Sunday, October 9, 2011

Stained Glass Grinders and Accessories for Your Workshop

Setting up a stained glass workshop is an exciting step for a stained glass hobbyist. It means that you’re ready to get serious about your glass work and start creating more complex projects, perhaps even start designing your own projects. It can also be confusing to choose among the many stained glass tools and accessories for your workshop. From stained glass grinders to glass kilns, there are so many choices that it can be difficult to pick the ones that are the most important for the kind of work you like to do. Here’s a quick look at the many options available to you for glass grinders, glass knives and other stained glass tools and accessories for your workshop.

A glass grinder isn’t a necessity for small hobbyists, but if you’re planning to work on larger projects or planning to do many projects, it can be a handy tool to have on hand. Stained glass grinders eliminate the tedious work of hand sanding and grinding the edges of your pieces to smooth them before you fit them into place. Depending on the disks and bits you choose, they can also drill smooth holes in your pieces and texture or polish the surface of your glass pieces. For those who enjoy doing glass bead work and glass bead fabrication, stained glass grinders can assist you in shaping and etching beads for your work.

There are many stained glass grinders on the market, ranging from inexpensive and fairly limited models to deluxe glass grinders that would fit into a small business workshop. If you’ve already made enough of a commitment to glass art work to want a grinder in your workshop, you should probably skip the entry level models and go directly to the mid-level stained glass grinders that offer upgrade options for more flexibility. While you’ll lay out a bit more cash up front for an intermediate glass grinder, you won’t find yourself outgrowing it within one or two projects and being stuck with an underpowered glass grinder that doesn’t do what you want it to do.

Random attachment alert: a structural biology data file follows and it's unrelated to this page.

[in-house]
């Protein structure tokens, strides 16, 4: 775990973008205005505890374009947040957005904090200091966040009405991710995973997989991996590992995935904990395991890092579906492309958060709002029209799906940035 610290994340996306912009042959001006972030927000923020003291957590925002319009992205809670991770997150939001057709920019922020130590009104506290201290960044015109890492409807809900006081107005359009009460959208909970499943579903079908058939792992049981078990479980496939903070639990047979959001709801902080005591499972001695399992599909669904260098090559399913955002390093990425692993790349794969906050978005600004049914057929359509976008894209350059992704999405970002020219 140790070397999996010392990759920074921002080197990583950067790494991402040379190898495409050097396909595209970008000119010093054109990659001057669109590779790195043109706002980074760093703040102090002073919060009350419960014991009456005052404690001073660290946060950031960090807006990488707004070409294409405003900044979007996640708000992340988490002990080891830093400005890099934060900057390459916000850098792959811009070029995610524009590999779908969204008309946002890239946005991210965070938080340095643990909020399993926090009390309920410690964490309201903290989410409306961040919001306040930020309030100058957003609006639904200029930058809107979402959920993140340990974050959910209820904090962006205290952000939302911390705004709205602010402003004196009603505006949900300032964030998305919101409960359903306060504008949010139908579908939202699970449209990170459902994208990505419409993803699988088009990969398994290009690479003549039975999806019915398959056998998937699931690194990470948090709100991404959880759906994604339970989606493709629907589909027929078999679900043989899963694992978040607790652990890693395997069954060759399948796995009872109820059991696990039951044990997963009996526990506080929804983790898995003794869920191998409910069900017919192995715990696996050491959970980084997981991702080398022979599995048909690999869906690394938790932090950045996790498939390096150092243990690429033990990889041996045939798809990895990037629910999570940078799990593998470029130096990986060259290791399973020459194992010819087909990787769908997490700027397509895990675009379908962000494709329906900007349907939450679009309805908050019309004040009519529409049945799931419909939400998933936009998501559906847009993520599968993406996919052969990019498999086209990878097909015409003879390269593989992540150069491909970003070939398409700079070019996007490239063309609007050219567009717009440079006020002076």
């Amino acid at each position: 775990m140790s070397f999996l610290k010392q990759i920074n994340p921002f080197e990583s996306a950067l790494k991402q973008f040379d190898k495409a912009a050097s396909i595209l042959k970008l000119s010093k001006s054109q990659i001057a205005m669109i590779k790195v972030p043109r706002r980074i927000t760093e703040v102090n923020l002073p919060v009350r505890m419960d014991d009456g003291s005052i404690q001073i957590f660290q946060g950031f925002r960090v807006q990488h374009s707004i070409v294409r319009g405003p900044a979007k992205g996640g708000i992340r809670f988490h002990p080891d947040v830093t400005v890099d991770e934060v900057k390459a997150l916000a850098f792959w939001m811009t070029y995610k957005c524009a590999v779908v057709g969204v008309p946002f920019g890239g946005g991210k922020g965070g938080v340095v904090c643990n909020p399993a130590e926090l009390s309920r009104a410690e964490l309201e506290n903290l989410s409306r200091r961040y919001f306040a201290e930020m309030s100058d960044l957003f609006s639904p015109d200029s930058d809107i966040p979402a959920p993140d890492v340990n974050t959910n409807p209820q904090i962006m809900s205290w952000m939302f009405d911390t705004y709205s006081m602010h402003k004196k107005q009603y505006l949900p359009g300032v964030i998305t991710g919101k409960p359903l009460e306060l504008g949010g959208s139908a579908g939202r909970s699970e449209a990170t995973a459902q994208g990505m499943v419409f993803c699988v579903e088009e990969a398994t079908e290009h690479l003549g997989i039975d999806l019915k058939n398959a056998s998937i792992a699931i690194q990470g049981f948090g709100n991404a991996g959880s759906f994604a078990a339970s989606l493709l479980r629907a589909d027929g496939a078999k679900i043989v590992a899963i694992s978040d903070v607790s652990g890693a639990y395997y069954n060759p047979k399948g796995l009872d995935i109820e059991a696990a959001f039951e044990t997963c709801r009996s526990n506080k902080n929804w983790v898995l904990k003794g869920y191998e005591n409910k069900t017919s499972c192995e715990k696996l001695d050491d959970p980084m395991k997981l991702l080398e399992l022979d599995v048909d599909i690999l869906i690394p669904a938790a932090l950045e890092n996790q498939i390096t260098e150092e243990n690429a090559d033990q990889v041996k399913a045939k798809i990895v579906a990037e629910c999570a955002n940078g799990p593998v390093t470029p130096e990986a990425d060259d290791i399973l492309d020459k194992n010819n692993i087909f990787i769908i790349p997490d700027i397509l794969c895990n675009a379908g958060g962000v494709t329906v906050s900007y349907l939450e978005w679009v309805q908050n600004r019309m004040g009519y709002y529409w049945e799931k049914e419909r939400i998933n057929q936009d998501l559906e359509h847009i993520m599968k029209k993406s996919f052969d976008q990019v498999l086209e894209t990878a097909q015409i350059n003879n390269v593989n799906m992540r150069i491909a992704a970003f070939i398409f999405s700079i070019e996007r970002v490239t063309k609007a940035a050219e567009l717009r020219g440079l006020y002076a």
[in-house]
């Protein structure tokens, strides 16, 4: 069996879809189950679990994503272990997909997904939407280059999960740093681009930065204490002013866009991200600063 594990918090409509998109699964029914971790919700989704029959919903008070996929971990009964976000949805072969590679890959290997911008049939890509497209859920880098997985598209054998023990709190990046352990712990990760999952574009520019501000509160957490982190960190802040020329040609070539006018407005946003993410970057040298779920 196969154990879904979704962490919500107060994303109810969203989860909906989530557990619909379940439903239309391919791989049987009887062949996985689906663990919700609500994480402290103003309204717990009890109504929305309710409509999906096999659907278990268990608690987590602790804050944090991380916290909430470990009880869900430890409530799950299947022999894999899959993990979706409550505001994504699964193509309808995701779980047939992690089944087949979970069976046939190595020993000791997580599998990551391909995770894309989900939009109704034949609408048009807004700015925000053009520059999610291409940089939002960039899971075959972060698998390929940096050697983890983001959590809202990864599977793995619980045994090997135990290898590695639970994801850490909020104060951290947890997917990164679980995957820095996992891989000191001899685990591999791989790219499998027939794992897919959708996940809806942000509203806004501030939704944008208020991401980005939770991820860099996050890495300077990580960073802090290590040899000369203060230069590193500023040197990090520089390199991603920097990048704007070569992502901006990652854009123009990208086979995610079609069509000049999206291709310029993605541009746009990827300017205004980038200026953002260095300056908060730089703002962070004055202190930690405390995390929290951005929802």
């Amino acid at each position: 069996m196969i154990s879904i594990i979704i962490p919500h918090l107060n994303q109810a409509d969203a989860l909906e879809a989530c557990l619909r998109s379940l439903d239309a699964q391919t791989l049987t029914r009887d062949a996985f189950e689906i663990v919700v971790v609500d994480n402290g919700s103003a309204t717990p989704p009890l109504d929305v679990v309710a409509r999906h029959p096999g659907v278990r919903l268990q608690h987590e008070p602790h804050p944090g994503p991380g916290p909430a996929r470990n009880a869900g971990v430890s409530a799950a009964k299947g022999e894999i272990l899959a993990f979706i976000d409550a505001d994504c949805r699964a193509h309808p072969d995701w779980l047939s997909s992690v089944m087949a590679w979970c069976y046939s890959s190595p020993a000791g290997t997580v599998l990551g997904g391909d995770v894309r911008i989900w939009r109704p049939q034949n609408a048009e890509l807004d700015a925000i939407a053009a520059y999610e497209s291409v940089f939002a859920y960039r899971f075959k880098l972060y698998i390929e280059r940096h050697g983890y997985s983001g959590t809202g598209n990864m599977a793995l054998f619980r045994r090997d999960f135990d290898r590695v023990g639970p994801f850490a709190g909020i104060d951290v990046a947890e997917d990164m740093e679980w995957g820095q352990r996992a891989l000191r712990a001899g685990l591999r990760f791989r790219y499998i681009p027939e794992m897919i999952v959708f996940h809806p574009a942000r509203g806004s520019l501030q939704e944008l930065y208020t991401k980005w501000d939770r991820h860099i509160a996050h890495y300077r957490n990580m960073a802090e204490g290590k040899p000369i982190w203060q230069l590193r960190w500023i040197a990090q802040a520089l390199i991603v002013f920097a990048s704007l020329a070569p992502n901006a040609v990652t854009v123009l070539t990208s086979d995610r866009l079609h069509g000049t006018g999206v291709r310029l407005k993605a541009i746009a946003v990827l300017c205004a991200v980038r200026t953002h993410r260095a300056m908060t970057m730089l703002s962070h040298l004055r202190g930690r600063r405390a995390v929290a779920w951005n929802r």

Grinding Bits

Stained glass grinders typically come with a single 1-inch bit, though some may include a second smaller ¼-inch bit. If you enjoy doing decorative work or are planning to do glass bead or specialized cutting work, you may want to also invest in fine and ultra-fine grinding bits for working with mirrors and delicate glass pieces, as well as a lamp bit to help you cut angled pieces for that fit flush for lamps and other miter-join pieces.

In addition to stained glass grinders and bits, you might be interested in glass saws for making larger cuts and in specialty work surfaces that are designed to make it easier to work with glass on a glass grinder.

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